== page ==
We have to keep in mind that the Taming of the Shrew is a play within a play, meaning that Shakespeare is going to pains to actually show us the unreality of a man actually being able to successfully "tame" his wife as Petruchio does.
That being said, this is an easy thesis to prove because the text provides plenty of evidence that Kate has become a docile wife by the end of the action. One way Petruchio tames her is through killing her with "kindness": being so over solicitous about food and drink that Kate can neither eat nor sleep. He also whisks her away from her wedding very quickly and isolates her away from friends and family. With no one to turn to, not enough to eat, and no sleep, three main methods Petruchio uses to control her, she capitulates. What he does is sadistic, but apparently—at least in this fictive universe—effective.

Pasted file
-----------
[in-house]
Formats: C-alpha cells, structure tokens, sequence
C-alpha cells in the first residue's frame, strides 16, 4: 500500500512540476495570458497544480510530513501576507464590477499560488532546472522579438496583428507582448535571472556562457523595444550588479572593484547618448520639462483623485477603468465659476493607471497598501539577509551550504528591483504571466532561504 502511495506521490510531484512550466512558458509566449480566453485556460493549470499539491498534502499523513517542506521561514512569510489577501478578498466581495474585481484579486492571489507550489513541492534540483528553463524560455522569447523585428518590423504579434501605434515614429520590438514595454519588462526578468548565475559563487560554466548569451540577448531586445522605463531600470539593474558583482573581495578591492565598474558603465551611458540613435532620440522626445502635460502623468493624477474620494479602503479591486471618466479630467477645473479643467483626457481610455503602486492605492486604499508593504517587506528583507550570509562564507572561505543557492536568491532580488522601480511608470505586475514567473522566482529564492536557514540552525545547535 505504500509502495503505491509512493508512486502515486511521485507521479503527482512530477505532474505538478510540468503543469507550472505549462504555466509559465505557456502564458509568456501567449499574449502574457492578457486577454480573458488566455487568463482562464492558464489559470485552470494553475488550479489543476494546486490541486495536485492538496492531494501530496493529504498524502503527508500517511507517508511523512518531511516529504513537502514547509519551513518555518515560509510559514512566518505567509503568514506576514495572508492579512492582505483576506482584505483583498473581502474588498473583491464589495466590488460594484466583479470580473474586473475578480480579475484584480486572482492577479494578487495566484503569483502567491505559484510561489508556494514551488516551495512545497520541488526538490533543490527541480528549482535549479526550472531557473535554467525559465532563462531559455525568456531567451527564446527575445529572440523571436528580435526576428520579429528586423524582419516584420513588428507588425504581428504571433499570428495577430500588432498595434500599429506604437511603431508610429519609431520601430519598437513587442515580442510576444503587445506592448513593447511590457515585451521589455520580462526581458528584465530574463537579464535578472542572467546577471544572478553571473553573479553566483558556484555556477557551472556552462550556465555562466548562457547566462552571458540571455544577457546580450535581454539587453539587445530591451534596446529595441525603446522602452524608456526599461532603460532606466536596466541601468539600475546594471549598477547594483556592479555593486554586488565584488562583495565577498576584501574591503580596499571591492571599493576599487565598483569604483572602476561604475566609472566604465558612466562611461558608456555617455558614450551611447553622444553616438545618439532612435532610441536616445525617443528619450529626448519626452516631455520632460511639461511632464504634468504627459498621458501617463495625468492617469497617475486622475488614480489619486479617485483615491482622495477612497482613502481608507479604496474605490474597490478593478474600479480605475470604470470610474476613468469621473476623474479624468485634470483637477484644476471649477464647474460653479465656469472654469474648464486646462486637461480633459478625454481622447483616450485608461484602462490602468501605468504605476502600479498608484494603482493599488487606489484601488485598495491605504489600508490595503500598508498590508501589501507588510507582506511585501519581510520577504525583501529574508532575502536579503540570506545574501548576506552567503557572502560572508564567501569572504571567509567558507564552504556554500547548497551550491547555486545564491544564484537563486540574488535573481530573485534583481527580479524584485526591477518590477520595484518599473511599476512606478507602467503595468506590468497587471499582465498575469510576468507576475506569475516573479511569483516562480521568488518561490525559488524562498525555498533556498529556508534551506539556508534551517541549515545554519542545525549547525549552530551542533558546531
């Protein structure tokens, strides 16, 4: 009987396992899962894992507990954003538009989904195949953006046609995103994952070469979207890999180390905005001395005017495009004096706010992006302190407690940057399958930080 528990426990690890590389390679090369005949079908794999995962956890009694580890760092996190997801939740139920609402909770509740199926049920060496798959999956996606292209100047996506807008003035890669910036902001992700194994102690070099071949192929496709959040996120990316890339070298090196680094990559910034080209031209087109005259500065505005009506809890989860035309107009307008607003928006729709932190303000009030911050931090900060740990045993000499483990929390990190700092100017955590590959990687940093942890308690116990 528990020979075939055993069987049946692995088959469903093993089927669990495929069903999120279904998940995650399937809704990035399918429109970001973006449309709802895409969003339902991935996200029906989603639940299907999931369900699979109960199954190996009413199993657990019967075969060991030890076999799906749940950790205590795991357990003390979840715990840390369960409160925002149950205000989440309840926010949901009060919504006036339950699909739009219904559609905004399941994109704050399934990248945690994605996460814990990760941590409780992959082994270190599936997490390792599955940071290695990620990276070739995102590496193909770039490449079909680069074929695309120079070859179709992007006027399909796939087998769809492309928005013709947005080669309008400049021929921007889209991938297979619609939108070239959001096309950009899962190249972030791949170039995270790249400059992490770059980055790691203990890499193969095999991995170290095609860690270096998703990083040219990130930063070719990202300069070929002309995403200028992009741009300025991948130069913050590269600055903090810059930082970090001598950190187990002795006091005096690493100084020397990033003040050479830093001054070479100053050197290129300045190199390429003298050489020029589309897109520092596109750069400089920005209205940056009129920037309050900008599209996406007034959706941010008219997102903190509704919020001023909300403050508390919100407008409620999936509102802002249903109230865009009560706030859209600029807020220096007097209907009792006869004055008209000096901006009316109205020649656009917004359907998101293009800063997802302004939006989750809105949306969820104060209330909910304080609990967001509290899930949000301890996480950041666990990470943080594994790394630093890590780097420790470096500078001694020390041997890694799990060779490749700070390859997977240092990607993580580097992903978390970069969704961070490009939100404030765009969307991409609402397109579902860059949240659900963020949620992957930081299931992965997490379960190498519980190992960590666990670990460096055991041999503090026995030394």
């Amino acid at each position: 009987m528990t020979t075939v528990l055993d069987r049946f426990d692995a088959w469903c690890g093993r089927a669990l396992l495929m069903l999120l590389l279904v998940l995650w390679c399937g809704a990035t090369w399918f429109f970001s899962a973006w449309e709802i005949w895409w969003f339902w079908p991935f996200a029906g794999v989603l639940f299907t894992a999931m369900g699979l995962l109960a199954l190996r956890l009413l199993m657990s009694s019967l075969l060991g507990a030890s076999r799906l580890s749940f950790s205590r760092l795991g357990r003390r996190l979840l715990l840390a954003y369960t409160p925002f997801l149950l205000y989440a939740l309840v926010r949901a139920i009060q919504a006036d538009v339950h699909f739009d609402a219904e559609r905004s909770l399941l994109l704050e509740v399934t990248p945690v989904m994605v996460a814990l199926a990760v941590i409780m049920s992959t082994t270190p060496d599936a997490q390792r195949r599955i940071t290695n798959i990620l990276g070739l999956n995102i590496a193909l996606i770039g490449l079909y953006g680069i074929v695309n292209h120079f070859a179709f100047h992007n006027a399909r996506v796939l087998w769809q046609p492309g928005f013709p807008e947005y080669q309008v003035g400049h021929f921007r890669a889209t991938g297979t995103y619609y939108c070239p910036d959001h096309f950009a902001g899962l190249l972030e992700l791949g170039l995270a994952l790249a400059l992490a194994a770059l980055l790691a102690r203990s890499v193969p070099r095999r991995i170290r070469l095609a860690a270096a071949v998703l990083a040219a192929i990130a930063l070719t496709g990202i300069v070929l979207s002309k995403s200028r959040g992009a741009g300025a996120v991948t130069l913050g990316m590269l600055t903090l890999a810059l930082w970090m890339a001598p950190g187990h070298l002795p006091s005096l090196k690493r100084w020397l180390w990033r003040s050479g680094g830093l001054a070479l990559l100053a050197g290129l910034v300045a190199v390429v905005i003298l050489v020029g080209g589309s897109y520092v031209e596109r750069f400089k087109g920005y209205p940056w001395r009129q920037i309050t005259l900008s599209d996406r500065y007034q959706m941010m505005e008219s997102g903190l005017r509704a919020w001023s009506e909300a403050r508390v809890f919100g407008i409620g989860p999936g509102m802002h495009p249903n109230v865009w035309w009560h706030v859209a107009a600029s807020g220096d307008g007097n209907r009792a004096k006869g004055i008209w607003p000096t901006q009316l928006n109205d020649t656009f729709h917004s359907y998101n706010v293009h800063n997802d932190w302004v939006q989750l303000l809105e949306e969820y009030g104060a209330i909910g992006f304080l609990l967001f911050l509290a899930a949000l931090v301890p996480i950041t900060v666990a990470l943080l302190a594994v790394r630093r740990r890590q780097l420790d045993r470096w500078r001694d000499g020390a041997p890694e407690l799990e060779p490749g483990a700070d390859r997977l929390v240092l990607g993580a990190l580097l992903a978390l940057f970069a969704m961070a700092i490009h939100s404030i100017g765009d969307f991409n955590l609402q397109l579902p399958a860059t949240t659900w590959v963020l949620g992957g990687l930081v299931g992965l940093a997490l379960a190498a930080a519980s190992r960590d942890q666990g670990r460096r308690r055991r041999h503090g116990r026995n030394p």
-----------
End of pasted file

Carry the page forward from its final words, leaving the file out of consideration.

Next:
Proof of Kate's new role as obedient wife can be found in the following quote from act 5:
Thy husband is thy lord, thy life, thy keeper,
Thy head, thy...
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